The Great Debate of 1898
In the first few pages of the June 1898 issue of the Tamarack is the Skinner Prize Debate, an interesting argument on U.S. immigration laws. The discussion begins with a resolve: “That the immigration laws of the United States should be made more stringent.” This caught my eye as I was skimming over the offerings in this edition of our new Tamarack archive. From what I remembered from U.S. history, the U.S. during this time was welcoming immigrates with few exceptions. We had a vast country to fill in the late 1800s and those from other countries who sought freedom and boundless beauty were clamoring to populate it.
According to schmoop.com, immigration increased substantially between 1870 and 1880, and it seemed at the time that this trend would continue. This was the land of prosperity and endless resources and it must have looked like heaven to those who only knew restriction and limitation.
Emma Lazarus in her 1883 sonnet, “The New Colossus,” said,
“Give me your tired, your poor
Your huddled masses yearning to breathe free
The wretched refuse of your teeming shore
Send these, the homeless, tempest-tost to me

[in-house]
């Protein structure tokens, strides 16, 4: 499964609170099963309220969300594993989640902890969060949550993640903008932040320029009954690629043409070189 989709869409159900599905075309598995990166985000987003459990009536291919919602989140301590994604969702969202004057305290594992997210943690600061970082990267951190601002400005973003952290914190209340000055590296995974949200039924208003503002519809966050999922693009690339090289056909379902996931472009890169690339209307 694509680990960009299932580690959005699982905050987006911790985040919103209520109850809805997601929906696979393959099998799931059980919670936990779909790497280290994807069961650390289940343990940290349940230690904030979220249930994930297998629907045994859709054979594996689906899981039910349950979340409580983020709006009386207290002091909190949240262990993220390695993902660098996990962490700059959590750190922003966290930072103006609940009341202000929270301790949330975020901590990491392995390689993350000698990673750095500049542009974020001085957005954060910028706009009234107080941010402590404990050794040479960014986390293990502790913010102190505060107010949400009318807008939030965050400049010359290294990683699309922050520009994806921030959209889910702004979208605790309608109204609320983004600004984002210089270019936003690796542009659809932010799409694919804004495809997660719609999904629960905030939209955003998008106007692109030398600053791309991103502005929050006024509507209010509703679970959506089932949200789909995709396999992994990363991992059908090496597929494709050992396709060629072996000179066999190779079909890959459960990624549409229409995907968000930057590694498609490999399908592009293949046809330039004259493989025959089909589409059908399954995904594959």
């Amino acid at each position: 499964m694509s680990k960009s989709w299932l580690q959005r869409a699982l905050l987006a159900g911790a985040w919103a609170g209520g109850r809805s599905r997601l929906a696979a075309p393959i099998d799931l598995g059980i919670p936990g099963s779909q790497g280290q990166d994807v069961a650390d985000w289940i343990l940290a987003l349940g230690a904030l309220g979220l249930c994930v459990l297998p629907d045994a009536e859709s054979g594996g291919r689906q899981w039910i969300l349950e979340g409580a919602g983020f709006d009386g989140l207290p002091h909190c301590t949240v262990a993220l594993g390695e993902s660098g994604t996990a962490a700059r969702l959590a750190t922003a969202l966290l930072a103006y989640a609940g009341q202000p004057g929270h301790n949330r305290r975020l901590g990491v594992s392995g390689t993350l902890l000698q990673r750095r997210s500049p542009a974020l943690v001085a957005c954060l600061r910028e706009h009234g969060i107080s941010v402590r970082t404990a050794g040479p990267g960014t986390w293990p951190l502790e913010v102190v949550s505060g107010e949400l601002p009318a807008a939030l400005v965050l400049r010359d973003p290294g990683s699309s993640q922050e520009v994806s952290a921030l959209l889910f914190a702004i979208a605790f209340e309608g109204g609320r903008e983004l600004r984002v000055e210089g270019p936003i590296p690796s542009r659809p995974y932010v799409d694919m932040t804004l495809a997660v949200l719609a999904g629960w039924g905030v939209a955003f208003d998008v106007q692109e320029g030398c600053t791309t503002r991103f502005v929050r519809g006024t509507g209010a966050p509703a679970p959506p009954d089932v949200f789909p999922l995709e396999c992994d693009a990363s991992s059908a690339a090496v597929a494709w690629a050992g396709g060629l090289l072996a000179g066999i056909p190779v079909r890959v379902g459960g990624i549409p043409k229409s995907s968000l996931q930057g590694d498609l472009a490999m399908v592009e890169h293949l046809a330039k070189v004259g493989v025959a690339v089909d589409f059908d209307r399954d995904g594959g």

I lift my lamp beside the golden door!“
And we said, “YES! We agree!”
But in 1889, we began to rethink our agreement. The U.S. had already placed restrictions on who could enter the country. These, mentioned in this debate, were not written in the language we’d use today. The limits were all about keeping out those we considered “unhealthy” and “undesirable.” Now, in this debate, students took a more focused look at these restrictions from an industrial and political point of view.
In one example, a comparison is made between the immigration laws of Carthage (where, as the author tells us, the immigration laws were most stringent) and Rome, where “…the peoples of the earth” were welcomed. Of the two, Rome “…remained the supreme mistress of the world in every department of human energy” for centuries. While the glory of Carthage was “short lived.”
These days this debate seems to continue. And while forming a 21st century opinion of the laws currently in place on immigration, it might well benefit us to take a look at the thoughts of those who won the Skinner Prize for their own questions on this subject over 115 years ago. This issue of the Tamarack allows entry into ideas that may help broaden our perspective on this question today.